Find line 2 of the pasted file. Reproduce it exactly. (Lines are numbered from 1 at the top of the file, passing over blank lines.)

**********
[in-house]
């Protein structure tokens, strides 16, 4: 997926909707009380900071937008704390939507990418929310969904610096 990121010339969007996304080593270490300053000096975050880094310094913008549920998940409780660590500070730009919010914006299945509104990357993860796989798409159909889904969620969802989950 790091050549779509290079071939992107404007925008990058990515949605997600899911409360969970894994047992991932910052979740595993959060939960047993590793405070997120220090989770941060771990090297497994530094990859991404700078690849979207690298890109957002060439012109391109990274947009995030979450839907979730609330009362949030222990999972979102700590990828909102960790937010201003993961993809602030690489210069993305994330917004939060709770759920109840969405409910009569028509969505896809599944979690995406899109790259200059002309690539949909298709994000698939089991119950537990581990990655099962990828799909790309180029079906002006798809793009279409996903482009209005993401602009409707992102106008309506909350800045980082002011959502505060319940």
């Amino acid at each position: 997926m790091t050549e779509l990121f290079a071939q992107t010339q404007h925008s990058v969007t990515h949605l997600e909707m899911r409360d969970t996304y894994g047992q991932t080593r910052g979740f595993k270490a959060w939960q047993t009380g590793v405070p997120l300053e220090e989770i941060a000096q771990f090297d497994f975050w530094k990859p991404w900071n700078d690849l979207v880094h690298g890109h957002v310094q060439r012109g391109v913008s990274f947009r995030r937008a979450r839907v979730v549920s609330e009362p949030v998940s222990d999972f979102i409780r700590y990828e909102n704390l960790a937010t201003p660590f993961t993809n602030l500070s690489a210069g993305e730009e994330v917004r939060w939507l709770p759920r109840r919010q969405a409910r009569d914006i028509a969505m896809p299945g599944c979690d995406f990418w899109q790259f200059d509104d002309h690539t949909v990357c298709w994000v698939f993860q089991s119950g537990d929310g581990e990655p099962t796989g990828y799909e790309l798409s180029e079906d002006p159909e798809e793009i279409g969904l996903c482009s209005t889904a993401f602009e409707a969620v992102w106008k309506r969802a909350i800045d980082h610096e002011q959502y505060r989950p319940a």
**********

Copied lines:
């Protein structure tokens, strides 16, 4: 997926909707009380900071937008704390939507990418929310969904610096 990121010339969007996304080593270490300053000096975050880094310094913008549920998940409780660590500070730009919010914006299945509104990357993860796989798409159909889904969620969802989950 790091050549779509290079071939992107404007925008990058990515949605997600899911409360969970894994047992991932910052979740595993959060939960047993590793405070997120220090989770941060771990090297497994530094990859991404700078690849979207690298890109957002060439012109391109990274947009995030979450839907979730609330009362949030222990999972979102700590990828909102960790937010201003993961993809602030690489210069993305994330917004939060709770759920109840969405409910009569028509969505896809599944979690995406899109790259200059002309690539949909298709994000698939089991119950537990581990990655099962990828799909790309180029079906002006798809793009279409996903482009209005993401602009409707992102106008309506909350800045980082002011959502505060319940």